[Offer: If you need help fixing your credit, Lexington Law can help you meet your goals. Learn more about them here or call them at (844) 346-3296 for a free consultation.]

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The post The Target Data Breach Changed Nothing About How We Use Credit & Debit Cards appeared first on Credit.com.

Lose Your Debit Card? You Can Just Print a New One

If you’ve ever lost your debit card, you know the hassle of getting it replaced: You have to call (or go to the bank if you need a temporary card), pay a small fee for replacing the card, and then wait as much as two weeks before your new card arrives.

PNC Bank is trying to take the hassle and the wait out of that process by printing new chip cards instantly for new checking accounts or to replace lost, stolen or damaged cards.

The “instant card issuance” printers are in about two-thirds of PNC branches currently, according to a prepared announcement issued by the bank, and will be in 85% of branches by the end of the year.

“In an on-demand economy, great customer service equals timely customer service,” Todd Barnhart, retail distribution executive, said in the announcement. “Our customers tell us that the new account opening experience is significantly enhanced when they walk out of a branch with a debit card in hand. By expanding this service, we are able to better serve our customers and help resolve problems within minutes.”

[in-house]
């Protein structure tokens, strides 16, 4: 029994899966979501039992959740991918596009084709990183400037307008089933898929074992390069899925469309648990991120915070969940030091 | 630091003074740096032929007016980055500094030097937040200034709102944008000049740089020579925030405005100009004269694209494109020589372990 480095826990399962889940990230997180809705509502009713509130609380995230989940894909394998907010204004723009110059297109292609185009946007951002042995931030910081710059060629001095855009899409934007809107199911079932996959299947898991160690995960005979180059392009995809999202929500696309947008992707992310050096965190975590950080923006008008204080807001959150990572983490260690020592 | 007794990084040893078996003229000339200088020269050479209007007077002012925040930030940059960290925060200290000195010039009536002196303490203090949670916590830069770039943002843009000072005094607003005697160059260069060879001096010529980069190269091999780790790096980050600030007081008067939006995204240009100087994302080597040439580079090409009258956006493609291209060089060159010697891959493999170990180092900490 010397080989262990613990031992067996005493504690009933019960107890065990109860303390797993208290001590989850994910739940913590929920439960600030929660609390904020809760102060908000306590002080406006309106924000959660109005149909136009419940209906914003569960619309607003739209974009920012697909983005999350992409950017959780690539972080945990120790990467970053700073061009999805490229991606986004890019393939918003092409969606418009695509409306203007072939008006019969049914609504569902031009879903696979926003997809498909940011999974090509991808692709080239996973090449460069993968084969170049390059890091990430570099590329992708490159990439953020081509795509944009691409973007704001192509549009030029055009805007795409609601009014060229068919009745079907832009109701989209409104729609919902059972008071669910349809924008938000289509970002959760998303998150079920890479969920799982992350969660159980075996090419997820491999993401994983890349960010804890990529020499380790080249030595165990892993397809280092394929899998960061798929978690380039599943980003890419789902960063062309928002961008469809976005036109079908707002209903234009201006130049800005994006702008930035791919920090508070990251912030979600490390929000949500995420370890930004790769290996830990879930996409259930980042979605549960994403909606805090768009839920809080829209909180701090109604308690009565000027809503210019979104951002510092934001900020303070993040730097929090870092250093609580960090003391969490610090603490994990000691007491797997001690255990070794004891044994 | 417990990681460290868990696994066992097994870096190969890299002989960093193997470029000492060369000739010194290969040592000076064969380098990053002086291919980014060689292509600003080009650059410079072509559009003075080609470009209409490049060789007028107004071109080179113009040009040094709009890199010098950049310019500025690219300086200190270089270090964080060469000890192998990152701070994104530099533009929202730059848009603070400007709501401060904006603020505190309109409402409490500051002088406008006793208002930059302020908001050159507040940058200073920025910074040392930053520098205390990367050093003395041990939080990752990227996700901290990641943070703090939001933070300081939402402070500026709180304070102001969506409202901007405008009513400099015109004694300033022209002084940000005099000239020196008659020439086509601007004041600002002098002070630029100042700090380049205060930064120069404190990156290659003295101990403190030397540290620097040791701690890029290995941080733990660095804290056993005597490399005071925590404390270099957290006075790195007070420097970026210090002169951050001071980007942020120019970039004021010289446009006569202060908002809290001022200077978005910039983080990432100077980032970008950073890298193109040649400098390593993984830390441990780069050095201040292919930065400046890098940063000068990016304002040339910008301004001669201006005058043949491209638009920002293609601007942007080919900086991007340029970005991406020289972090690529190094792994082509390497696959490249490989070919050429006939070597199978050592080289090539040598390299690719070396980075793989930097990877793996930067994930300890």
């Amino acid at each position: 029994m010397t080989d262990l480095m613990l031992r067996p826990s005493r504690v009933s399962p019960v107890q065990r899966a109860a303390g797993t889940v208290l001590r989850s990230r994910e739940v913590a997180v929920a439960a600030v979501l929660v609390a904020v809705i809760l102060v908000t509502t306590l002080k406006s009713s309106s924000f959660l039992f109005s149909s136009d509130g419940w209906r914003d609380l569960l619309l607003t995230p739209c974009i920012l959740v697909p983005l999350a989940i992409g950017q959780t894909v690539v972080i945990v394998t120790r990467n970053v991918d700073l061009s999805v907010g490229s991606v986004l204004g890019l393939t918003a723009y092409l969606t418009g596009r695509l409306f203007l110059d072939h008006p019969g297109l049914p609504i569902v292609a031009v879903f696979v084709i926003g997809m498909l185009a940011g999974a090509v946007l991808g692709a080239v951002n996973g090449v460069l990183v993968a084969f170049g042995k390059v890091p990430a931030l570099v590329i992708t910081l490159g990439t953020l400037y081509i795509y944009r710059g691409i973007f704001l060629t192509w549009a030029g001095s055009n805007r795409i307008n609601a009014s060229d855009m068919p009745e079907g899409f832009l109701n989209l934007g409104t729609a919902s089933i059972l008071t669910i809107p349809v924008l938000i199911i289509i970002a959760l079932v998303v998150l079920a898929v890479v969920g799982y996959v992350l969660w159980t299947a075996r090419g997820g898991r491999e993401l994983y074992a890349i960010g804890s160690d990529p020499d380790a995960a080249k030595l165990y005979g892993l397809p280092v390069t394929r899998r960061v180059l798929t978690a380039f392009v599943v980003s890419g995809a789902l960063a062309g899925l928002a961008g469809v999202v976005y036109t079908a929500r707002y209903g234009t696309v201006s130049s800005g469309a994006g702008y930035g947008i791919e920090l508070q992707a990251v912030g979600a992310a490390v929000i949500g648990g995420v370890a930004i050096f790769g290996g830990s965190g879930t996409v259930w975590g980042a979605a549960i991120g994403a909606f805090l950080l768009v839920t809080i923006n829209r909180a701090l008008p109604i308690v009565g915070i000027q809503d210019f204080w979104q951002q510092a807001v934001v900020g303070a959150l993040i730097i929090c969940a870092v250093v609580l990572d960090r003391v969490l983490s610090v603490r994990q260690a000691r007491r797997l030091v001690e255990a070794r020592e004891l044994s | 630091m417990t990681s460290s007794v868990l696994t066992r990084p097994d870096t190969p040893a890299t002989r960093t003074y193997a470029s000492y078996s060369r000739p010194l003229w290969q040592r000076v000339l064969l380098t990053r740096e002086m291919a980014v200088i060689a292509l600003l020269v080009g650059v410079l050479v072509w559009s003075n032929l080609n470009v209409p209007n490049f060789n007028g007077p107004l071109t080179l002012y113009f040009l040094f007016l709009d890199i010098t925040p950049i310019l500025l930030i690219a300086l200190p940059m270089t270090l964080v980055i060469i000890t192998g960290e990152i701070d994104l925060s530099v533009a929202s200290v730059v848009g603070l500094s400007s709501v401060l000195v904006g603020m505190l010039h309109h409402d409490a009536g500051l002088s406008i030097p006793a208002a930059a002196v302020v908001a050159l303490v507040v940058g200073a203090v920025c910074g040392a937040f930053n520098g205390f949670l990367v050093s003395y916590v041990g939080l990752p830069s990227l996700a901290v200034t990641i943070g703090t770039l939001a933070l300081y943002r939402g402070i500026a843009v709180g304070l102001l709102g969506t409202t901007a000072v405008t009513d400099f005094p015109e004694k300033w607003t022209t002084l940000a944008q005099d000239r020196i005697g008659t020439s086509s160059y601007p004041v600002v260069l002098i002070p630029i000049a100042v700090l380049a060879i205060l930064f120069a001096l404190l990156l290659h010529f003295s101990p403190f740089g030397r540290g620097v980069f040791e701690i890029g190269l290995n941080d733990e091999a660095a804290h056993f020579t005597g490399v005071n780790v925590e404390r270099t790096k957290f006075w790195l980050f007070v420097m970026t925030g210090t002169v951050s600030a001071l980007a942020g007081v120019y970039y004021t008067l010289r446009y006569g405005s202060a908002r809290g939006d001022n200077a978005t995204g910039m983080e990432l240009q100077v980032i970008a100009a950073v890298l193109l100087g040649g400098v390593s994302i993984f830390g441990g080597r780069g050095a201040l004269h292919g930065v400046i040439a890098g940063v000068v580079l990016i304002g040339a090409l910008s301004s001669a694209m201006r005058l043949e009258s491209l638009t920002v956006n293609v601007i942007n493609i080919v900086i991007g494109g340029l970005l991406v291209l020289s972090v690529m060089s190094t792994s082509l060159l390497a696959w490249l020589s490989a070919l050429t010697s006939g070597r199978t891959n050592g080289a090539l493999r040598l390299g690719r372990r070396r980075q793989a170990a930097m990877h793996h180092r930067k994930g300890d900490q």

PNC customers needing a new debit card must be present in a printer-equipped branch. Otherwise, a card will be mailed to the customer, which can take up to seven days. A $7.50 fee is charged for all replacement cards. The bank also will perform real-time fraud checks for new account openings, according to the bank’s announcement.

The bank began a pilot for the instant-print cards in 2014 and continued a phased rollout. Barnhart said PNC’s future plans include issuing instant personal, business and affinity credit cards.

PNC Bank is not the only financial institution to offer instant debit card services. Chase issues personalized debit cards to new and existing accountholders in select branches. TD Bank, too, offers instant issue debit cards to new and old customers in-stores. You contact your financial institution to see if they have a similar service available and what fees may be associated with replacing cards in-stores or by mail.

If your debit card is lost or stolen (or your credit card, for that matter), it’s a good idea to contact the issuer immediately to cancel it and avoid any issues arising from possible identity theft. Of course, an identity thief doesn’t need your physical card to fraudulently access financial accounts, which is why it’s a good idea to check your credit scores routinely. An unexpected change in your credit scores could mean an identity thief has gotten a hold of your Social Security number and opened an account in your name, for instance. You can get your credit reports for free each year at AnnualCreditReport.com and see your free credit scores, updated monthly, on Credit.com. You can also learn the steps to take if your identity has been stolen here.